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Billionaire Jamie Dimon says the rich should pay more to fund tax cuts for lower-income Americans

Sawdah Bhaimiya   

Billionaire Jamie Dimon says the rich should pay more to fund tax cuts for lower-income Americans
  • Jamie Dimon said increasing taxes for the rich could enable tax cuts for lower-income workers.
  • He said his New York friends "hate" him for wanting to tax the wealthy more.

JPMorgan's CEO Jamie Dimon said that rich people should pay more taxes to help struggling lower-income Americans.

Speaking at a panel discussion in Washington with the Bipartisan Policy Center on Friday, Dimon discussed how the high cost of living is leaving some people behind.

"That population of lower-income folks have more crime, worse health, less good schools," he said.

Dimon, who has previously hinted that he could run for office, spoke about how the Earned Income Tax Credit or EITC could be expanded. The EITC is a refundable tax credit aimed at reducing some of the tax lower-income Americans have to pay annually.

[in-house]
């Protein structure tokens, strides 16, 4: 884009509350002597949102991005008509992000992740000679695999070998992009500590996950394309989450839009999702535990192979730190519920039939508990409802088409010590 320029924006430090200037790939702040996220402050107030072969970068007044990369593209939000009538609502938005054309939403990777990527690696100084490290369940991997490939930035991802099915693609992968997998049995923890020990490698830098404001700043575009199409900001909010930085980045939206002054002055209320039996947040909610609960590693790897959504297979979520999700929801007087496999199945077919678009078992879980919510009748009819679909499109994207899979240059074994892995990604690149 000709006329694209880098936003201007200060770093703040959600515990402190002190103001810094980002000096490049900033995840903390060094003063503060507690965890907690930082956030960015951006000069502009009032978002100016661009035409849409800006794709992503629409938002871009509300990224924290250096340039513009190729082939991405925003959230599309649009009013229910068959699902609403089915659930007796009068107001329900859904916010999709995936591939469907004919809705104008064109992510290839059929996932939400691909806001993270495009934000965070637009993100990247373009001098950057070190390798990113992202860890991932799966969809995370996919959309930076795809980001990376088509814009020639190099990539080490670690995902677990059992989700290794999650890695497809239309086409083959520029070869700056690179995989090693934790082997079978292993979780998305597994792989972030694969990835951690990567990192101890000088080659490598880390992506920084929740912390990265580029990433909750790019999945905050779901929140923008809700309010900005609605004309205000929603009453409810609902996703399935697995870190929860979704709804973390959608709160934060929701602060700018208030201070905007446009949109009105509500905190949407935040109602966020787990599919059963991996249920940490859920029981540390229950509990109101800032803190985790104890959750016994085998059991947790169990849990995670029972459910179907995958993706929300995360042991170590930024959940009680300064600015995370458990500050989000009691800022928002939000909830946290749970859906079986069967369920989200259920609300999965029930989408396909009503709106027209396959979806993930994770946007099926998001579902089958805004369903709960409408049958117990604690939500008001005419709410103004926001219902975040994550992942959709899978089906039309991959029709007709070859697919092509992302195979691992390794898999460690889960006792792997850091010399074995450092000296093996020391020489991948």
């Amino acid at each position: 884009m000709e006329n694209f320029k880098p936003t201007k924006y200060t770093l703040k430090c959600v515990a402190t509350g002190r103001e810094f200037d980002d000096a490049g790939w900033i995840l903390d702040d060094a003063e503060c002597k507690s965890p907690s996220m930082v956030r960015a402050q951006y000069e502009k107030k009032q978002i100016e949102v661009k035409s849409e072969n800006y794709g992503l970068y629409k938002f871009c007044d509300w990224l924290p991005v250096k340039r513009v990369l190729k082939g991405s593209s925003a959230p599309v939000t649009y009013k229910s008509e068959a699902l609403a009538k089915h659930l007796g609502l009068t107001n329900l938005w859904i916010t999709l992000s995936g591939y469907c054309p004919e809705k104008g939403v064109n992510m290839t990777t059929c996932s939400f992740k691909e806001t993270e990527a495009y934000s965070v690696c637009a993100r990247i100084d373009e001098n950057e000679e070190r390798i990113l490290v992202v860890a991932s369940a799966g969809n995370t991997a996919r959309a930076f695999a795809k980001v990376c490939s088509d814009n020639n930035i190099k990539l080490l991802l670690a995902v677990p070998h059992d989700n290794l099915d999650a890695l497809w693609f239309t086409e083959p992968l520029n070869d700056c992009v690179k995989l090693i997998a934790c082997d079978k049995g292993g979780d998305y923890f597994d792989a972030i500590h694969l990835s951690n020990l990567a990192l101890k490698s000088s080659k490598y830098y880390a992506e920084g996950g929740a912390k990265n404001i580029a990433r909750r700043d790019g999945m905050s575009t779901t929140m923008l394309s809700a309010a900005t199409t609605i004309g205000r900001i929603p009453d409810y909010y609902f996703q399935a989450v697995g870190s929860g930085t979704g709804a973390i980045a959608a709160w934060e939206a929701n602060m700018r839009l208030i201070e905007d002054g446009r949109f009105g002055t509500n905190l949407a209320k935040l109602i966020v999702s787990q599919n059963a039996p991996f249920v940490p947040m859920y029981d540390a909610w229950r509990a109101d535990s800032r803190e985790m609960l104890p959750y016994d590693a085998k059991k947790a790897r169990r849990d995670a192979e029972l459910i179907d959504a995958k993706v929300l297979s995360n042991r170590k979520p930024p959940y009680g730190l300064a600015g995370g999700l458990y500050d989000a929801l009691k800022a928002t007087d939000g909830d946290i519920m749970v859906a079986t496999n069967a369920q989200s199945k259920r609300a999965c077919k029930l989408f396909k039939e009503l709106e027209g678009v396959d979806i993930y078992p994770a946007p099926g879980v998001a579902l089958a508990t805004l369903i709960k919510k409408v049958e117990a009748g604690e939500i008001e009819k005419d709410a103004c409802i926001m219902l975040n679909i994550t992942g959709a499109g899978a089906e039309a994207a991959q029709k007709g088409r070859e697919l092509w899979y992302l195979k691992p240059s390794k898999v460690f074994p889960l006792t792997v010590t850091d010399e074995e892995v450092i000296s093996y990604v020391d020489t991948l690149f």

"This is like a no-brainer to lift up society, and I would pay for it by taxing the wealthy a little bit more," he said.

In 2023, Americans earning an annual income between $17,640 and $56,838 a year qualified for it. Married filers had to earn between $24,210 and $63,398 to qualify. And those eligible could receive a credit between $600 and $7,430.

Dimon said that "there are so many tax breaks out there that shouldn't be there" for wealthy people. Per Bloomberg, Dimon currently has a net worth of $2.4 billion.

He added that "all my friends in New York hate me" because of this view.

A 2023 paper by the National Bureau of Economic Research found that children exposed to the EITC at a young age were kept out of poverty for years after and were less likely to receive public assistance.

"We think this is a powerful finding because it suggests that investing in children today can have long-term societal benefits in the form of reducing poverty and public assistance use," Katherine Michelmore, associate professor at the University of Michigan's Gerald R. Ford School of Public Policy who co-authored the study, previously told Business Insider.


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